With containers being used prevalently in projects, it has become increasingly complex for organizations to manage deployments. Kubernetes is an open-source container orchestration platform that allows one to easily manage the deployment, execution, scaling, and management of containers. One can consider Kubernetes as a way for developers to build their own, custom, serverless platform that they can control.

While one could set up and run Kubernetes locally, Google Cloud provides a hosted Kubernetes service that can be used instead (Kubernetes Engine). In this lab, we will deploy our guestbook application using Kubernetes.

Before we begin, some terminology is helpful. In Kubernetes, the virtual machines used in a Kubernetes deployment are called nodes. Collections of related containers are placed in a single unit called a pod. FInally, multiple replicas of a pod are created and then deployed onto nodes. For this lab, we have a single container in each pod and will create 3 replicas of the pods to deploy onto our 2 nodes as shown below.

We'll first enable the services we need for the project. Open Cloud Shell and issue the following two commands to enable API access to Kubernetes Engine and Compute Engine.

gcloud services enable container.googleapis.com
gcloud services enable compute.googleapis.com

This is equivalent to enabling them in API & Services

With Kubernetes, you allocate the cluster of Compute Engine nodes you wish to use to run your application. This is done via programmatic access to the Compute Engine API. One of the configurations Compute Engine requires is the location that the cluster of nodes will reside in. First, list the zones that are available to you:

gcloud compute zones list

While any of these zones work, let's use one of the ones that is nearest to us (The Dalles, OR).

gcloud config set compute/zone us-west1-b

View that the zone has been configured by listing the configuration.

gcloud config list

We will now create the cluster of machines that will run our Guestbook container. Before doing so, however, we need to consider the privileges that are required by the nodes in the cluster so we can assign them a service account with appropriate permissions.

Like previous labs, we require access to Cloud Datastore User to read and write the backend database. In addition to this, each node must also be able to pull the Guestbook container image that we will be placing in the Artifact Registry. As we have seen earlier, storage of container images is done via Cloud Storage buckets. Thus, the service account we need to associate with each node of the Kubernetes cluster should have both Datastore User and Storage Object Viewer roles.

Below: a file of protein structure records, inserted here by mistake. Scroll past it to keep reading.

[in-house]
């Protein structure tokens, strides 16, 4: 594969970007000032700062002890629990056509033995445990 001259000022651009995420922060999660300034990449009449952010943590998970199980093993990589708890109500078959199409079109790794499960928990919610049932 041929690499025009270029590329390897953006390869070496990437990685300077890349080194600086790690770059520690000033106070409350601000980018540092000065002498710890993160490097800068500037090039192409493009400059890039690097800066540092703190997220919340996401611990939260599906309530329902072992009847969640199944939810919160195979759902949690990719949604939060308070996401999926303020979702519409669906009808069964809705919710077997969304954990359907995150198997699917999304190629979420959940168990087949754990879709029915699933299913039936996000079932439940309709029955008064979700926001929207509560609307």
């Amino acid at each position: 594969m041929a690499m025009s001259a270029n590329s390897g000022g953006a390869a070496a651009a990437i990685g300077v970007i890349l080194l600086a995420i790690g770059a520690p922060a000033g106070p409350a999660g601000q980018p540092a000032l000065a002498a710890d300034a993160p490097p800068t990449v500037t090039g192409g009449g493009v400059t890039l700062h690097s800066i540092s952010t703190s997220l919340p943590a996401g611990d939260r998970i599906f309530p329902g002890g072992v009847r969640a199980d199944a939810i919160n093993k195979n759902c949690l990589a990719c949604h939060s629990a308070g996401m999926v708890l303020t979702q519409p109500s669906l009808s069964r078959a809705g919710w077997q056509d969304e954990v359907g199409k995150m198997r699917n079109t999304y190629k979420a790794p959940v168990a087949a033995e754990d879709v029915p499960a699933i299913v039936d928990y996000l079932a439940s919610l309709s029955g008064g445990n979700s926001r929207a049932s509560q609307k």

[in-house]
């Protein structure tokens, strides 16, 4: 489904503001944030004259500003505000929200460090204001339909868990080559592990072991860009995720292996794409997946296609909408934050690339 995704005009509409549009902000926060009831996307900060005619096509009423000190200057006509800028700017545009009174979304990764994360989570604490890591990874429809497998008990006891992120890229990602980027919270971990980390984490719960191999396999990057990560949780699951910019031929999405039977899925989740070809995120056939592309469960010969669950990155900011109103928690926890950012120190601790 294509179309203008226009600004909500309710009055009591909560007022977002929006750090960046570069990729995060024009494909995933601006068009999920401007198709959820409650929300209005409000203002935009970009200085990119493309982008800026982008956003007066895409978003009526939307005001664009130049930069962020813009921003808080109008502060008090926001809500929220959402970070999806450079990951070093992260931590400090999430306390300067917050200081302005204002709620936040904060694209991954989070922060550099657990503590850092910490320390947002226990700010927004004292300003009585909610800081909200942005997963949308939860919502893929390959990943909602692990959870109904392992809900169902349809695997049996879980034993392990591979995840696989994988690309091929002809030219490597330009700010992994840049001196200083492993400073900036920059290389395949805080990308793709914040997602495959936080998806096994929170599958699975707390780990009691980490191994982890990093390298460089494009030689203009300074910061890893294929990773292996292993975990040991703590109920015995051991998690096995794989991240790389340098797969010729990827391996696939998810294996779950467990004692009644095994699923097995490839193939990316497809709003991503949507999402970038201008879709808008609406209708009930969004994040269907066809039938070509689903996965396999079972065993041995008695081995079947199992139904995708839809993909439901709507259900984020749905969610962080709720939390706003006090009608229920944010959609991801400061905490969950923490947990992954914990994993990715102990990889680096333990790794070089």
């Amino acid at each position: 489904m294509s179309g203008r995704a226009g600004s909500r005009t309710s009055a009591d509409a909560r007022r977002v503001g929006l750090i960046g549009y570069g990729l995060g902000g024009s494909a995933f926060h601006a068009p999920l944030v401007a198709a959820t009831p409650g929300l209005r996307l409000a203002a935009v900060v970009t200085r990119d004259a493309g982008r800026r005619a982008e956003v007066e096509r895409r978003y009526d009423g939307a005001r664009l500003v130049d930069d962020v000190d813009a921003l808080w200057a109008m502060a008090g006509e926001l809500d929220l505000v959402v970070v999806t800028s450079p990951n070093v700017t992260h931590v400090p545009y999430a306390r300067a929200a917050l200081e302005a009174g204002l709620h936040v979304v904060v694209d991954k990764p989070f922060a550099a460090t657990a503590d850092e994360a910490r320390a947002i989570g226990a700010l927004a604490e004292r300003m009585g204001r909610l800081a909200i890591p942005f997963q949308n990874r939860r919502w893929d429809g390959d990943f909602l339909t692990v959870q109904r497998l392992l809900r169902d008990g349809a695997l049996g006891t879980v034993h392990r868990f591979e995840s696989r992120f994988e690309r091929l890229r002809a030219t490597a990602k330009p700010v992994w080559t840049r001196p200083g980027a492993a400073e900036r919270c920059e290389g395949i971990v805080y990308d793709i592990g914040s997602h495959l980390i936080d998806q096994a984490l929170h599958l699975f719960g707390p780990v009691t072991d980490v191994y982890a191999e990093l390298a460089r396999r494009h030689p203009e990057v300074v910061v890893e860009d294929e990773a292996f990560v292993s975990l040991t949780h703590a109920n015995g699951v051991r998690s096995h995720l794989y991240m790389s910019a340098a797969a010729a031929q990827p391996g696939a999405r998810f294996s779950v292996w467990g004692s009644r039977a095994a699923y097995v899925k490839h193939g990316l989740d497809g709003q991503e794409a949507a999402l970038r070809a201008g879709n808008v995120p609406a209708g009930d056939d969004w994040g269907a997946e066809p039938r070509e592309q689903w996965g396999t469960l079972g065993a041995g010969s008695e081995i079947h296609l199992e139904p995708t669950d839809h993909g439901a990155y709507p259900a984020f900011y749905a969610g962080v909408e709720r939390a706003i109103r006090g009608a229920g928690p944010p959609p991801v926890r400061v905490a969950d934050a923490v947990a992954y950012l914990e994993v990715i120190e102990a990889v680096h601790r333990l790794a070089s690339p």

We have already created a service account from the initial Cloud Datastore lab that has the Cloud Datastore User role attached to it (guestbook@${GOOGLE_CLOUD_PROJECT}.iam.gserviceaccount.com). Rather than create a new service account, we can simply add the Storage Object Viewer role to the service account above. To do so, visit IAM from the web console, locate the service account, click on the pencil icon to edit it, then click on "Add Another Role", and select the role. Then, click on Save.

Within Cloud Shell, this may also be done with the following:

gcloud projects add-iam-policy-binding ${GOOGLE_CLOUD_PROJECT} \
  --member serviceAccount:guestbook@${GOOGLE_CLOUD_PROJECT}.iam.gserviceaccount.com \
  --role roles/storage.objectViewer

We now have everything we need to create the cluster of machines that will run our Guestbook container. In Cloud Shell, execute the command below to create a cluster named 'guestbook' with 2 nodes in us-west1-b using the service account configured in the previous step.

gcloud container clusters create guestbook \
  --num-nodes 2 \
  --zone us-west1-b \
  --service-account guestbook@${GOOGLE_CLOUD_PROJECT}.iam.gserviceaccount.com

Go to Compute Engine and navigate around to answer the following questions in your lab notebook:

We wish for subsequent Kubernetes commands that we issue to use this cluster. To make this happen, we set the default cluster for the kubectl command via the command below:

gcloud config set container/cluster guestbook

Bring up Cloud Shell and go back to the source directory for the application that was used in the initial Cloud Datastore Guestbook codelab.

cd cs430-src/05_gcp_datastore

In the Cloud Run lab, we built the container using the Cloud Build service and had it automatically upload it to the Artifact Registry. Another option would be to build the container within Cloud Shell and upload it to the Artifact Registry manually. To do so, first configure Docker so it can use the Artifact Registry.

gcloud auth configure-docker

Then, build the container from the Dockerfile and source code in the directory. Register it with a Google Artifact Registry name.

docker build -t gcr.io/${GOOGLE_CLOUD_PROJECT}/gcp_gb .

Push the container image to the Artifact Registry

docker push gcr.io/${GOOGLE_CLOUD_PROJECT}/gcp_gb

Visit the Artifact Registry UI and navigate to its container images section.

Kubernetes takes a declarative description of the infrastructure you want to spin up and automatically launches it. In addition, it continually monitors and maintains the infrastructure so that it adheres to the specification. The configuration is done via a YAML file. In this case, we use kubernetes.yaml to specify our deployment. The first part of the file that specifies the pods to be deployed is shown below. The file configures the following:


apiVersion: v1
kind: ReplicationController
  name: guestbook-replicas
  replicas: 3
        app: guestbook
        tier: frontend
      - name: guestbook-app
        image: gcr.io/YOUR_PROJECT_ID/gcp_gb
        - name: PROCESSES